One day Joe swaggered into my office, handed me a file, threw himself into a chair, and called the perpetrator a string of names I could never repeat. I skimmed the case and came up with my own colorful comments about him. Kaylee, the six-month-old victim, had brain damage. The teenage father had an ever-changing story about how Kaylee was injured. The teenage mother didn’t want to testify against the father because he was still her boyfriend. Joe and I were livid as custody of Kaylee bounced between a foster home and the mother. During the trial, the mother cruised through the courthouse with Kaylee on her hip, laughing with her friends, while I called medical experts to testify about her child’s brain damage. The defendant was convicted but I couldn’t close the file and move on to the next case. What would happen to Kaylee in the future?
Then I had a miscarriage.
When I returned to the office, my tolerance for the parents of my victims had dissipated. I silently judged the working mother who foolishly let her nine-year-old daughter spend afternoons in the basement with a seventy-year-old male neighbor. I chastised a mother who asked if her husband could return home after he served his sentence. My perspective was shifting, and I felt off balance.
I went hiking on the weekends trying to restore my sanity through fresh air. I interspersed emotionally taxing child abuse cases with straightforward drug cases. Even a murder investigation was less arduous.
Then I became pregnant again.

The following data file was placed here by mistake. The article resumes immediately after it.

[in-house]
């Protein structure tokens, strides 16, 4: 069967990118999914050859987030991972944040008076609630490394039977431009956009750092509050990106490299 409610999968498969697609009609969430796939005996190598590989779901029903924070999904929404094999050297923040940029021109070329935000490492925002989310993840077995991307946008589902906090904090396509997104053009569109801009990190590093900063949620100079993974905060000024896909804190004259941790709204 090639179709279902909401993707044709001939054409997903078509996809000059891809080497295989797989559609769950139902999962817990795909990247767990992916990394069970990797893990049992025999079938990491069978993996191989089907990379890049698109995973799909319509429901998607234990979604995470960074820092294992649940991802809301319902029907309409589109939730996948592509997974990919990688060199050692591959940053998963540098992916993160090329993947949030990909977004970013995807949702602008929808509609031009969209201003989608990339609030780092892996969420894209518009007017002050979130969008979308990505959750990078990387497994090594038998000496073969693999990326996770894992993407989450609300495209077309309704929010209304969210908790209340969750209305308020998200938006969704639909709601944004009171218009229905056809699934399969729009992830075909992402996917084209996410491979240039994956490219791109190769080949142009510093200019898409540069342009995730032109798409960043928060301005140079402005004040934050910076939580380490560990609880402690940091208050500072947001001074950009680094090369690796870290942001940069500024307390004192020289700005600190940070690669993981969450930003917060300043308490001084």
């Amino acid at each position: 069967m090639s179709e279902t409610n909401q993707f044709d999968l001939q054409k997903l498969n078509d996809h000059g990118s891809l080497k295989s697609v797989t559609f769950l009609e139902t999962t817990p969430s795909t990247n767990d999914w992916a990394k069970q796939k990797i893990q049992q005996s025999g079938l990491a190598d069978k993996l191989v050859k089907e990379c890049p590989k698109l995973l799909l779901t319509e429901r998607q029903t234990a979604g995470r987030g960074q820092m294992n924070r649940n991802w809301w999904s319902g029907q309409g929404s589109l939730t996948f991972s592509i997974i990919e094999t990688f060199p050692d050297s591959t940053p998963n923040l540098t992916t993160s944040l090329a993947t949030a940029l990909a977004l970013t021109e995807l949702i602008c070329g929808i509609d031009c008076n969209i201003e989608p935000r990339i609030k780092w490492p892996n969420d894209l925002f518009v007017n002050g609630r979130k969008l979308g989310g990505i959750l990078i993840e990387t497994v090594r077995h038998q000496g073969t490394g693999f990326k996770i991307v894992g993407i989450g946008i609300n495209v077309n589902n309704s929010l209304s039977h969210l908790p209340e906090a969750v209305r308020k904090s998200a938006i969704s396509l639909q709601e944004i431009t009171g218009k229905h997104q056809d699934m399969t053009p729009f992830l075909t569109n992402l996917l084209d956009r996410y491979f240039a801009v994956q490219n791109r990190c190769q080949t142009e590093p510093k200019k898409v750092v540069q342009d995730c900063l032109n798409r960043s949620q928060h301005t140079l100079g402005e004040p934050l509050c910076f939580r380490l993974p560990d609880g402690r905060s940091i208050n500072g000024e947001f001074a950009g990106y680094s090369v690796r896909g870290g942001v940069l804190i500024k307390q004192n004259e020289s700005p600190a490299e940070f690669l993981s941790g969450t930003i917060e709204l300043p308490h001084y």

I looked around the office and realized none of the other child abuse prosecutors had children. Of all the attorneys that passed through the courthouse, few of the female attorneys had children. There was one female judge in our circuit—no kids. Joe was a father not a mother, and he was an investigator not a prosecutor, and the impact on him was obvious. Could I be immersed in cases of abuse of children by day and still be a good mother at night? Could I maintain a professional boundary with a victim that I wanted to rescue? If I left my office at five o’clock to take care of my child, who would do the work necessary to get the convictions and protect the victims?
As the reality of being a mother settled on me, I understood there was going to be a wall between my child and my victims. Every day I would climb from one side of the wall to the other, but my time and emotion would be directed at the side of the wall with my own child. Like a captivating news story, the victims would be with me for a while, but then I would move on. They would be traumatized, and I would be relieved to go home.
So, when I was eight months pregnant, I left my job.
Joe sent me a note couple of months later telling me it was time to come back. I thought about it. If I returned, someone would suffer—my child, my victims, or me. I couldn’t sacrifice my child or my victims, and I didn’t want to become someone who didn’t feel the trauma of the abuse. I didn’t want to be someone who no longer flinched at a bloody body on the screen. So, I sent Joe back a note and said, Remember Kaylee? My little girl is the same age Kaylee was when that asshole slammed her into the table. Sorry, I can’t come back to that.
Several years later Joe got on the wrong side of the district attorney and lost his job. Then he died of cancer. A friend told me about his funeral, but I was preoccupied with my own family and chose not to go. I knew I didn’t want to reflect on the path I hadn’t taken, and those I had left behind.